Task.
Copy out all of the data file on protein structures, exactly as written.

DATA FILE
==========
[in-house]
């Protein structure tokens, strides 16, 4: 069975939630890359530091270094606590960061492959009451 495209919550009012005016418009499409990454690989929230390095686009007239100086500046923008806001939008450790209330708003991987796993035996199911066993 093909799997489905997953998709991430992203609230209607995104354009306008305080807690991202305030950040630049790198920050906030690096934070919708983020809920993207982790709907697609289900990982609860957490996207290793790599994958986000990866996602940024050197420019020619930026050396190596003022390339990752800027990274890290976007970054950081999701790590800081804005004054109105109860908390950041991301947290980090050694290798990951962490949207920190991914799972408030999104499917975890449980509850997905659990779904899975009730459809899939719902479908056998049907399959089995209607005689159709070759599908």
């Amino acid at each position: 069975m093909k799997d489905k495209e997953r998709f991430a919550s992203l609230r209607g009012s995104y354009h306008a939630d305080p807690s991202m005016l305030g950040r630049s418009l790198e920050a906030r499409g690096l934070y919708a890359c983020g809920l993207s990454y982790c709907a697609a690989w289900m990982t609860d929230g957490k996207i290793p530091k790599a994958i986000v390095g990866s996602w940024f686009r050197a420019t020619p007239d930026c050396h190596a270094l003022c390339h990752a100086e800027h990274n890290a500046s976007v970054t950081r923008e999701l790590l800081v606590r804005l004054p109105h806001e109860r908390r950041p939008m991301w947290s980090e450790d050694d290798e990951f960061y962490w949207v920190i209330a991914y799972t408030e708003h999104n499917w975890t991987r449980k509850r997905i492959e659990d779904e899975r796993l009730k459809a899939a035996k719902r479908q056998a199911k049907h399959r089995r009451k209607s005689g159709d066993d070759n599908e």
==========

[in-house]
């Protein structure tokens, strides 16, 4: 069975939630890359530091270094606590960061492959009451 495209919550009012005016418009499409990454690989929230390095686009007239100086500046923008806001939008450790209330708003991987796993035996199911066993 093909799997489905997953998709991430992203609230209607995104354009306008305080807690991202305030950040630049790198920050906030690096934070919708983020809920993207982790709907697609289900990982609860957490996207290793790599994958986000990866996602940024050197420019020619930026050396190596003022390339990752800027990274890290976007970054950081999701790590800081804005004054109105109860908390950041991301947290980090050694290798990951962490949207920190991914799972408030999104499917975890449980509850997905659990779904899975009730459809899939719902479908056998049907399959089995209607005689159709070759599908």
């Amino acid at each position: 069975m093909k799997d489905k495209e997953r998709f991430a919550s992203l609230r209607g009012s995104y354009h306008a939630d305080p807690s991202m005016l305030g950040r630049s418009l790198e920050a906030r499409g690096l934070y919708a890359c983020g809920l993207s990454y982790c709907a697609a690989w289900m990982t609860d929230g957490k996207i290793p530091k790599a994958i986000v390095g990866s996602w940024f686009r050197a420019t020619p007239d930026c050396h190596a270094l003022c390339h990752a100086e800027h990274n890290a500046s976007v970054t950081r923008e999701l790590l800081v606590r804005l004054p109105h806001e109860r908390r950041p939008m991301w947290s980090e450790d050694d290798e990951f960061y962490w949207v920190i209330a991914y799972t408030e708003h999104n499917w975890t991987r449980k509850r997905i492959e659990d779904e899975r796993l009730k459809a899939a035996k719902r479908q056998a199911k049907h399959r089995r009451k209607s005689g159709d066993d070759n599908e």